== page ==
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June 28, 1996     The Message
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June 28, 1996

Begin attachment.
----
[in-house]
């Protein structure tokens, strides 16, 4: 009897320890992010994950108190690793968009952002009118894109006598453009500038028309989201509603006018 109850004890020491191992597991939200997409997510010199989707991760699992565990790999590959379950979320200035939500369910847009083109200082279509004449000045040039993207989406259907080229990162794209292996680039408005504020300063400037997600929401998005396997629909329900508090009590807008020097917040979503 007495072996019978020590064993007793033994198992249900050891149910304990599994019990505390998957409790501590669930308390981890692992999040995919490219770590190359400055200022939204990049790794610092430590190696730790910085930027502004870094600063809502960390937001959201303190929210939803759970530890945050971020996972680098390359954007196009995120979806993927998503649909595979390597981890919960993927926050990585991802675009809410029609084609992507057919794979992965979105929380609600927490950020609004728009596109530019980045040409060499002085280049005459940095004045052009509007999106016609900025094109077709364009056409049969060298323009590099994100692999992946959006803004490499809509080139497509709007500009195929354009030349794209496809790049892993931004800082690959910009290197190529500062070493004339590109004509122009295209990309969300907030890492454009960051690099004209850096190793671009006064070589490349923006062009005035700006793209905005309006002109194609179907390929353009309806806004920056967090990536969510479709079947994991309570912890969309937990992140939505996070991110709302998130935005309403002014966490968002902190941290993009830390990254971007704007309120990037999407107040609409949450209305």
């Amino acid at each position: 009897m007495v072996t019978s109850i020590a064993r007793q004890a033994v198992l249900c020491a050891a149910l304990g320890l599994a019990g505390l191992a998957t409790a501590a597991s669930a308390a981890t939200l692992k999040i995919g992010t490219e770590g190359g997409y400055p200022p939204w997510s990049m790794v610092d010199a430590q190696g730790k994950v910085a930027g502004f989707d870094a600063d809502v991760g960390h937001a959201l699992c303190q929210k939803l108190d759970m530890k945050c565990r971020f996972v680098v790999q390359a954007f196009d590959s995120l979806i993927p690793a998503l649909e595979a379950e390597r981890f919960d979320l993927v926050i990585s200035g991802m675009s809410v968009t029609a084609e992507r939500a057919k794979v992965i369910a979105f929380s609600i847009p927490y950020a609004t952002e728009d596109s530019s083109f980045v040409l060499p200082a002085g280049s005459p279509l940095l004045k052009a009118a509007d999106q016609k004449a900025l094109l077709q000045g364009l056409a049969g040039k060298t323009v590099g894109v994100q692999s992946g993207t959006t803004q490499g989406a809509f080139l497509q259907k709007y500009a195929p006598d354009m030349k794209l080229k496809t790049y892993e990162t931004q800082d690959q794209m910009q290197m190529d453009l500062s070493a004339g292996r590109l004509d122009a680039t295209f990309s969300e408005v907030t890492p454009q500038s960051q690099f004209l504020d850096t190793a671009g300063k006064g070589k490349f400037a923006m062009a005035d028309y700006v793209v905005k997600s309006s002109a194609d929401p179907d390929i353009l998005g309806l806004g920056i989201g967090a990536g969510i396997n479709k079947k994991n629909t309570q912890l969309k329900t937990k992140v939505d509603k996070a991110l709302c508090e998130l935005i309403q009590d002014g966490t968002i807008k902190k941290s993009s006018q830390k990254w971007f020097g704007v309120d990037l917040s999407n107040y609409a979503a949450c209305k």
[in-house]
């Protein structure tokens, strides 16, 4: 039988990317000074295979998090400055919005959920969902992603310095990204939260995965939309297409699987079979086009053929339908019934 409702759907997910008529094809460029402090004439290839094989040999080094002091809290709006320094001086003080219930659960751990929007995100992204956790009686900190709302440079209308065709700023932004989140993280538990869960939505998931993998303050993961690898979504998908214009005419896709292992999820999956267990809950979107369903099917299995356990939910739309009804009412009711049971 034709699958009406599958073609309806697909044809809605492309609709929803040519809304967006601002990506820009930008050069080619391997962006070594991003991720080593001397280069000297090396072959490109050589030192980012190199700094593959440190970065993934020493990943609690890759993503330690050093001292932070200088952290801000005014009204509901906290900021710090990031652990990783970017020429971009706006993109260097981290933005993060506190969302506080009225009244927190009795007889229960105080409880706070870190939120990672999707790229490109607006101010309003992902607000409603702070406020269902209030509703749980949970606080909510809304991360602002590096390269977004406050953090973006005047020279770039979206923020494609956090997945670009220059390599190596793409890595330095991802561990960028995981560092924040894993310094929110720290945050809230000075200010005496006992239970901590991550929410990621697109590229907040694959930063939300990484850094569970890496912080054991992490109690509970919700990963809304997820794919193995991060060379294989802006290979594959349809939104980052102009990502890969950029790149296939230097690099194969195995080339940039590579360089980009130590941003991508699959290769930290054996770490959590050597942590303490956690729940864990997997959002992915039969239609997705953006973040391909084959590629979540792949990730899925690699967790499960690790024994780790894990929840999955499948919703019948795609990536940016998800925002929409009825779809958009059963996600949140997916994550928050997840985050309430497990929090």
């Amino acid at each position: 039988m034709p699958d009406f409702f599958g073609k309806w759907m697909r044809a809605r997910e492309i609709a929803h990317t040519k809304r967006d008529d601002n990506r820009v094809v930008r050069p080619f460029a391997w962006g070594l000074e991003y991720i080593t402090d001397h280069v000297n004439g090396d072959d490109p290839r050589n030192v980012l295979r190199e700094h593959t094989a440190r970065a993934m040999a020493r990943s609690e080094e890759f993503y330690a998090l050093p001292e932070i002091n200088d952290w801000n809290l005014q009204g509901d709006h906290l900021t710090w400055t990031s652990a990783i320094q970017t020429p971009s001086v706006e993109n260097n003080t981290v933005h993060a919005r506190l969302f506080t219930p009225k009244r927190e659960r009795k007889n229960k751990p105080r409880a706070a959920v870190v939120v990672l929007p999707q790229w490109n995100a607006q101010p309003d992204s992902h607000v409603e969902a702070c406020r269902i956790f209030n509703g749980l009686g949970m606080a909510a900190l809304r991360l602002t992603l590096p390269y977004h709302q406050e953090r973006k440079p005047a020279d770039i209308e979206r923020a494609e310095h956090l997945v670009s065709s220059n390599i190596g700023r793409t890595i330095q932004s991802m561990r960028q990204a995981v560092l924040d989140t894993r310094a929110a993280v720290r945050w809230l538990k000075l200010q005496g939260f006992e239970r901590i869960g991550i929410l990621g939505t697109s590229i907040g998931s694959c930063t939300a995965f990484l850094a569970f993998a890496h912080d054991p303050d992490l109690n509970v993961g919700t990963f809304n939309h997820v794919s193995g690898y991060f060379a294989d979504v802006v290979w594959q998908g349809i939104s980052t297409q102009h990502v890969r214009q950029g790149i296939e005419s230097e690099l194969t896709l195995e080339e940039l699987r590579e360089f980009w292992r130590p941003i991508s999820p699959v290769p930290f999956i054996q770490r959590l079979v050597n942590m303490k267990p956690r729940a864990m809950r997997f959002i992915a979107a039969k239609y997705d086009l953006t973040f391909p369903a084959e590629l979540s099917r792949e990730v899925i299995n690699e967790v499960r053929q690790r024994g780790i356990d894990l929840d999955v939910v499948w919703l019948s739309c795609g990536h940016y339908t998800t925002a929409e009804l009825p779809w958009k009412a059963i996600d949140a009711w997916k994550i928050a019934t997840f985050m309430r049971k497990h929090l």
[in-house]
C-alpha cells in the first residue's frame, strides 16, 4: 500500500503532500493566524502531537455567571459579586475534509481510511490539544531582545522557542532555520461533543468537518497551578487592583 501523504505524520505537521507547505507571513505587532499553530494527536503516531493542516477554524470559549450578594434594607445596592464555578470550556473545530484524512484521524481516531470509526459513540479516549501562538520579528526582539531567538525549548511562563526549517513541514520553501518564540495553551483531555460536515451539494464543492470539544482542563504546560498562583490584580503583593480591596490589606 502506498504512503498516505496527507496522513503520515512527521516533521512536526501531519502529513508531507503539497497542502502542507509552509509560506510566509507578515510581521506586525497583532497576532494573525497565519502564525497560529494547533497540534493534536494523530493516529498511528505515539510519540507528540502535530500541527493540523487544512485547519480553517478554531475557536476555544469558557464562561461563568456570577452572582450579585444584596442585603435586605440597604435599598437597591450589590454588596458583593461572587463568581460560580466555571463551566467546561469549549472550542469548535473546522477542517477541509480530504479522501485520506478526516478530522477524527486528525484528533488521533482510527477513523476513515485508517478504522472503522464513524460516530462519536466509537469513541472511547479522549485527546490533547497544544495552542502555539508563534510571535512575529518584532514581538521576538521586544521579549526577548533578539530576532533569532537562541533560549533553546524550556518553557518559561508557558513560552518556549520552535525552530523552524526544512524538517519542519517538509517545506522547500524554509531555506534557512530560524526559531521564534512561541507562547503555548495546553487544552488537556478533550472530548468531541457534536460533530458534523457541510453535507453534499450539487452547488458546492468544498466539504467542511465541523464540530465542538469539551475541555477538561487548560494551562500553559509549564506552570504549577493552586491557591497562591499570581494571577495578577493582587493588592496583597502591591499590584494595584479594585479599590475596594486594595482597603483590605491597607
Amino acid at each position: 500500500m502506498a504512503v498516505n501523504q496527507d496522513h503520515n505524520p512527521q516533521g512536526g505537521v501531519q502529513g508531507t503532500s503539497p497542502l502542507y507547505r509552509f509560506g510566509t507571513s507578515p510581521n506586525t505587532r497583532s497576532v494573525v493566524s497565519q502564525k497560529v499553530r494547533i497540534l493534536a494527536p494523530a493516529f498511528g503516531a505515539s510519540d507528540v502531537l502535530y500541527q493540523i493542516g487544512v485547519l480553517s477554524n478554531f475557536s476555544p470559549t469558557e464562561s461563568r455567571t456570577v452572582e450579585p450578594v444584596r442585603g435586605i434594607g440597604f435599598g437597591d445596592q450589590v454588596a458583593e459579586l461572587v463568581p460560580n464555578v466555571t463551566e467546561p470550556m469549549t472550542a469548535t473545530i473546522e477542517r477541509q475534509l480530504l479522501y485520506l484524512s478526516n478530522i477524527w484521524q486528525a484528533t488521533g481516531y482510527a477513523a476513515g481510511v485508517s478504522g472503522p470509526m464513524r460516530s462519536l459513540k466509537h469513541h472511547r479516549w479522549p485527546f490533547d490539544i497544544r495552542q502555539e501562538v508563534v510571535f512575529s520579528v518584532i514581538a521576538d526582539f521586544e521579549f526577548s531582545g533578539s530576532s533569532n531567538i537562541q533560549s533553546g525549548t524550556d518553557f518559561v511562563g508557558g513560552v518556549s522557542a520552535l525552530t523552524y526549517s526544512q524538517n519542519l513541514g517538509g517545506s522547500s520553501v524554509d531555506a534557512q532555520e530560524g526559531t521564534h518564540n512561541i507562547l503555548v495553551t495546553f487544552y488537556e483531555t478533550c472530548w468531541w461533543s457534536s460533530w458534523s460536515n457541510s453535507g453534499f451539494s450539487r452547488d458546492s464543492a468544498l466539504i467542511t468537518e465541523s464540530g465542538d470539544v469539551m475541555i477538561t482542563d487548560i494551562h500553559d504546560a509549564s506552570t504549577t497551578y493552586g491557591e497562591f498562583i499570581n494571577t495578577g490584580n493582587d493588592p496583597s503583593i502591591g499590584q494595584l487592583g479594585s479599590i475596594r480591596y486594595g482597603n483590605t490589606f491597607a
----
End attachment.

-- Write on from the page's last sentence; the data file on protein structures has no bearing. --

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The Message --f01' Catholics of Southwedtern Indiana { Massive education effort urged on partial birth abortion' By NANCY FRAZIER O'BRIEN Catholic News Service ALEXANDRIA, Va. (CNS) -- A massive education effort is needed to achieve an override in Congress of President Clinton's veto of the Partial-Birth Abor- tion Ban Act, said speakers at the National Right to Life con- vention June 20. But "the public discourse on abortion has already begun to shift" because of discussions on the gruesome partial-birth pro- cedure, said Rep. Charles T. Canady, R,Fla., author of the legislation vetoed by Clinton. "We have shifted attention to the consequences of choosing a particular kind of abortion, to the consequences of choice for the child," he added. Canady addressed the open- ing general session of the NRLC's June 20-22 convention in Alexandria. Other speakers at the session included Brenda Pratt Sharer, a registered nurse who witnessed three partial- birth abortions; Douglas John- son, NRLC federal legislative director; and Wanda Franz, NRLC president. Father Michael Mannion, director of campus ministry at The Catholic University of America, addressed the session on behalf of Cardinal James A. Hickey of Washington, who was at the U.S. bishops' meet!ng in Portland, Ore. "If you have any doubts that he and his fellow bishops stand with you" on the issue of partial- birth abortions, Father Mannion said, "remember a rainy Mon- day in April" when Cardinals Hickey and Bernard F. Law of Boston joined others in a demon- stration outside the White House on that issue. Canady said the partial-birth abortion ban passed in Congress despite a "barrage of false claims" and "medical mytholo- gy" about the procedure. "Advo- cates of abortion will say any- thing that they think will keep Americans from understanding what partial-birth abortion is about," he said. The legislation vetoed by Clinton would have banned a procedure used in late-term abortions in which the unborn child is partially delivered before surgical scissors are stabbed into the base of the infant's head. The child's brain is then removed by suction, allowing for easier delivery of the rest of the fetus. A veto override vote is expect- ed in Congress later this sum- mer. Canady said opposition to the veto is "vociferous and growing." But Johnson said that "we've got our work cut out for us" on the override vote. "The outcome is still in doubt," he said. A Wirthlin Poll commissioned by NRLC and released June 20 found that only 26 percent of Americans knew that Congress had passed a law banning par- tial-birth abortions and only 27 percent knew Clinton had vetoed it. But when they were told in detail what a partial-birth abor- tion involved, 84 percent of the respondents said they should be banned. The poll of 1,002 people was conducted May 28-30, and had a margin of error of plus or minus 3 percentage points. The most dramatic state- ments against partial-birth abortions came from Shafer, who said she considered herself pro-choice until working for three days in 1993 at Dr. Martin Haskelrs abortion clinic in Day- ton, Ohio. She sai d she had wprked in emergency roomS, home care, nursing homes during 14 ye as a nurse, but nothing  pared me" for the experienC Haskelrs clinic, where she nessed the death of a Down drome baby with "the most P! fect, angelic face I've ever see "I wish President could have I was standing that day, said. "I don't think he have vetoed that bill' .... : :: Johnson said the NRLCI begun a national camPa! end partial-brth aboalU olwng the distribution fs lions of pieces of literat placement of newspaper ads a public service announceme on radio, and a ,ordiiia campaign to urge CongreSs override the veto. "Do all you can to equip  self for the next staffo ' debate," he told pr o'lie lea" :: at the convention. Military archbishop says directive on postcards violates rigm By NANCY FRAZIER O'BRIEN Catholic News Service WASHINGTON (CNS) -- An Air Force directive ordering Catholic chaplains not to partic- ipate in the chuch's postcard campaign to Congress against partial-birth abortions violates their rights, according to the head of the U.S. military arch- diocese. Archbishop Joseph T. Dimino of the Archdiocese for the Mili- tary Services USA said in a June 20 statement that the Air Force judgeadvocate general had made "a most unfortunate interpretation" of Department of Defense regulations when he said participation in the post- card campaign would violate the ban on political activities by members of the armed forces on active duty: "We are not discussing poli- tics; we are discussing morali- ty," Archbishop Dimino said. "We are discussing the need to stop partial-birth abortions; we are discussing the need to strug- gle constantly in order to main- tain high moral standards in our country. "Catholics who proudly serve their country, and the members of their families, should not be deprived of an opportunity, which is their right, to partici- pate with every other American Catholic in the effort to stop a gross immoral procedure," he added. "Catholic chaplains, as they stand in the pulpits of our military chapels, must not be prohibited from proclaiming the teachings of their church, espe- cially moral teachings." The directive telling Air Force chaplains not to participate in the postcard campaign or to encourage others to participate was contained in a June 7 memo from Air Force headquarters in Washington to all senior chap- lains. "We understand the sensitiv- ity of this issue and appreciate your interest in supporting the Archdiocese for the Military Services," the memo said. "How- ever, your military status, and the status of your chaplains, carries with it unique responsi- bilities and limitations that have been imposed by Congress to insure the separation of our military forces from political issues." Lou Timmons, a public affairs officer for the Air Force, said the directive does not restrict chap- lains tkom preaching on abortion. But they cannot have the post- cards at Masses or urge parish- ioners to write to Congress on the issue of partial-birth abortions, he told Catholic News Service June 21. "The issue as we see it is not religious," he said. "It's not any- thing to do with abortion at all." Rather it has to do with a par- ticular campaign to override a particular veto, he added. One Air Force instruction cited'in the memo prohibits the use of"official authority or influ- ence to interfere with an elec- tion, to affect its course or out- come, to solicit votes for a particular candidate or issue, or to require or solicit political con- tributions from others." The memo was made public June 20 at the National Right to Life convention in Alexandria, Vs., along with a letter from Father Lawrence Gosselin, a priest of the Melkite Diocese of Newton, Mass., and an Air Force chaplain, protesting the move. "This is a serious breach of the religious rights (as well as the freedom of speech) of mili- tary members to speak out on this issue in its appropriate forum as priest-to-parishioner," Father Gosselin wrote. "I am reminded that following World War II the German mili- tary bishop and chaplaincy were roundly condemned for their failure in pastoral leadership against the horrors of euthana- sia, abortion and genocide," he added. The postcard campaign, which was to begin in Catholic parish- es June 29-30, is aimed at con- vincing Congress to override Clinton's veto of the Partial- Birth Abortion Ban Act. Although the legislation con- tained an exception that allowed the partial-birth procedure to be used to save the mother's life, Clinton said he vetoed it because it did not include an exception to preserve the woman's health. Supporters of the bill say a health exception could be used to permit the pro- cedure in any circumstances. The legislation vetoed by Clin- ton would have banned a proce- dure used in late-term abortions in which the unborn child is par- tially delivered before surgical scissors are stabbed into the base of the infant's head. The child's brain is then removed by suction, allowing for easier deity- " ery of the rest of the fetus. The postcard campaign is co- Sponsored by the National Com- mittee for a Human Life Amend- ment, a grass-root s Catholic pro-life group, and the U.S. bish- ops' Secretariat for Pro-Life Activities. It asks Catholics to send postcards in favor of the veto override to the three mem bers of Congress -- two senators and one House member -- who represent them. The Air Force memo . excerpts from a legal opin issued June 5 by the r judge advocate genera said. "We believe trlaL .'-,,'. cable directives P.rOhL from participating, m '.,om. paign or encouraging -bey Force chaplains or mere participate in it.  Francis Schutte P.O. 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